Monday, 28 January 2008


Southern Africa Report
SAR, Vol 9, No 3, January 1994
Page 20



Colin Stoneman is at the University of York. Carol Thompson is at the University of Southern California and is currently living and working in Harare.

In the 1980s Zimbabwe achieved what was widely described as an "agricultural miracle" in the sphere of food security, setting an example for a continent where such security was more often receding. This success was not accidental and owed little to market forces. It was planned (although, of course, it could have been planned better). Unfortunately, this erstwhile success story has been under some threat from structural adjustment programmes that have sprung from Zimbabwe's increasing entanglement with international financial institutions (see, inter alia, Lionel Cliffe, "Were They Pushed or Did They Jump? Zimbabwe and the World Bank," SAR, 6, no. 4, March 1991), an issue this article seeks to address.

Planning food security

After independence in 1980 the new government followed a policy of promoting small-scale farmers in the communal areas while maintaining incentive prices and easy availability of credit for the large-scale commercial farmers (LSCF) sector. The former, now nearly a million in number, occupy 42% of the total land area, generally in the worst regions, where little land is arable and rainfall is at best erratic; the latter number about 4,500 and still control 11.5 million hectares (about 30% of the land, but including over 50% of the arable land).

Agricultural extension services to the communal areas expanded considerably, with assistance for improved seeds, and increased use of fertilizers and irrigation. For example over 90% of all Zimbabwean farmers now use hybrid maize seed which has been continuously developed in the country since the 1930s. The Grain Marketing Board (GMB) increased the number of depots to over 100 by 1985 to facilitate distribution of inputs and collection of harvests; previously a smaller number had serviced the commercial farms almost exclusively. Credit was also made available for the first time in the communal lands (even if not to the extent needed). Real expenditure per capita on health and education increased, providing rural health clinics and primary education throughout the communal areas.

With these improved services the communal farmers produced about 60% of the marketed maize by 1986, and over 50% of the cotton, both up from below 10 per cent before independence. The growth rate of peasant production of maize over the 1980s was 9.0%, with the yield per hectare rising 6.7%, while comparable figures for cotton were 26.5% and 1.3%. (During this period there was also a modest redistribution of land, with about 54,000 peasant families being resettled, on mostly marginal land, and with the LSCF area reduced from about 39% to the present total of about 30%.)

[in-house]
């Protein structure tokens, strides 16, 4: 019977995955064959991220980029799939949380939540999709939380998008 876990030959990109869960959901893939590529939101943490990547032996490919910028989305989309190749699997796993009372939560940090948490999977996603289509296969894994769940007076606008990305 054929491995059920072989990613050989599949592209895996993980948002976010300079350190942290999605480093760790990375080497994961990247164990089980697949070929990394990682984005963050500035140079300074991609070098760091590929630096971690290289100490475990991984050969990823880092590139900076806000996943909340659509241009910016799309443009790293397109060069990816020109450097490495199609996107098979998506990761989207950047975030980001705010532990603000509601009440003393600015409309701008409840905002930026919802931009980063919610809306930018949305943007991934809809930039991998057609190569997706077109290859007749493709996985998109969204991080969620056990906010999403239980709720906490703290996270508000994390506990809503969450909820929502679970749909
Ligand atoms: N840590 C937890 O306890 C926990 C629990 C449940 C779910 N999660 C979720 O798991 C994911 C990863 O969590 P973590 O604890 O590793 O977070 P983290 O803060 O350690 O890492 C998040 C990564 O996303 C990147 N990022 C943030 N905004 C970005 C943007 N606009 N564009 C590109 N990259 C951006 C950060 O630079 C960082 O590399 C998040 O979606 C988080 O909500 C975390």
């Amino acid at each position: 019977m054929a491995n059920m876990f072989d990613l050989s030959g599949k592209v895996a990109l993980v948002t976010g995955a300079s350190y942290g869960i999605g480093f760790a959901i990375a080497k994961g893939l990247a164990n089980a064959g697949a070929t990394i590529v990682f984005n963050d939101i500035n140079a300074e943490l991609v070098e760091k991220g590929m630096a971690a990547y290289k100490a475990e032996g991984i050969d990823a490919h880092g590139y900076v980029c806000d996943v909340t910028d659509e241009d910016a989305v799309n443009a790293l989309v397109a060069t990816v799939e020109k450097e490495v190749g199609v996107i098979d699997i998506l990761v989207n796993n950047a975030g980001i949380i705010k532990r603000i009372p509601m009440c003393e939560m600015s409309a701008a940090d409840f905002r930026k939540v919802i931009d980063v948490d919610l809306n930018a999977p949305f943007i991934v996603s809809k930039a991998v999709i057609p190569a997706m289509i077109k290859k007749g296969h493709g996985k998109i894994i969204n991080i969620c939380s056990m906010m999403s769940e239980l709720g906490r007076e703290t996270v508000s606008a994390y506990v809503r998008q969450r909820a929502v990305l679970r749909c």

At the same time, the LSCFs gradually reduced their maize hectarage, diversifying into cash crops, primarily tobacco, but also horticulture, making the country one of the top cut flower producers within four years. (The LSCFs also produced about three- quarters of the country's demand for wheat, and milk and beef were produced in quantities sufficient to allow exports where markets were available.) Despite this shift, Zimbabwe, at the aggregate level and with the expansion of peasant production highlighted above, managed to confirm its food self-sufficiency, building up a stockpile of maize of between one and two years' supply from which it was able to export grain to neighbouring countries most years, usually funded by those countries' aid programmes.

During this period, the country's Grain Marketing Board (GMB) administered a guaranteed price for maize that was on average 12% above world market prices; this policy produced surpluses which could not usually be exported except at a loss, but the maintenance of a stockpile amounting to about a year's supply was deemed necessary for reasons of food security. As the GMB was required to sell to urban maize millers at a fixed price that enabled them to make a profit whilst keeping prices to the consumers low, it incurred deficits that had to be covered by government. It also had to carry the costs of the stockpile, of a widening collection and depot programme aimed at helping distant producers, and maintained a "pan-seasonal" and "pan-territorial" pricing policy, the former an implicit subsidy to grain millers, the latter to distant producers.


There have been constraints on this planning process, of course. As a signatory of the Lome Convention, Zimbabwe benefits from guaranteed markets in the EC for sugar and beef. The down side of these advantages is that Zimbabwe, like other primary producers, has had to accept the closure of the European (and the US) market to dairy products, maize, soybeans and the like. Even worse, it has found its external markets ruined by dumping. It has been estimated that in the late 1980s the world maize price was depressed by about 40% by subsidized sales of both EC and US maize. The consequence has been a continuous forcing of commercial farmers out of maize production in Zimbabwe as government was obliged to keep guaranteed prices down so as to avoid unsaleable surpluses.

It is worth tracing the interactions of this situation with Zimbabwe's food security, GMB deficits, and peasant incomes. As seen, maize is mainly produced by the small farmers. This means - because of the unreliable soils and climates in the communal areas - that, with reasonable incentives to communal farmers, Zimbabwe is likely to be faced with over-production of maize from the communal areas in good rainfall years, while food security cannot be guaranteed in drought years without paying much higher prices to keep commercial farmers in maize production. Thus, as long as the world market is distorted by EC and US dumping and similar actions, the price that Zimbabwe has to pay for food security is over-production, a large stockpile, and GMB deficits. Ironically, it is also vulnerable to the charge that, in its efforts to contain the costs imposed on it by rich country dumping on the world market, it has sometimes even contributed to lower peasant incomes and reduced food security!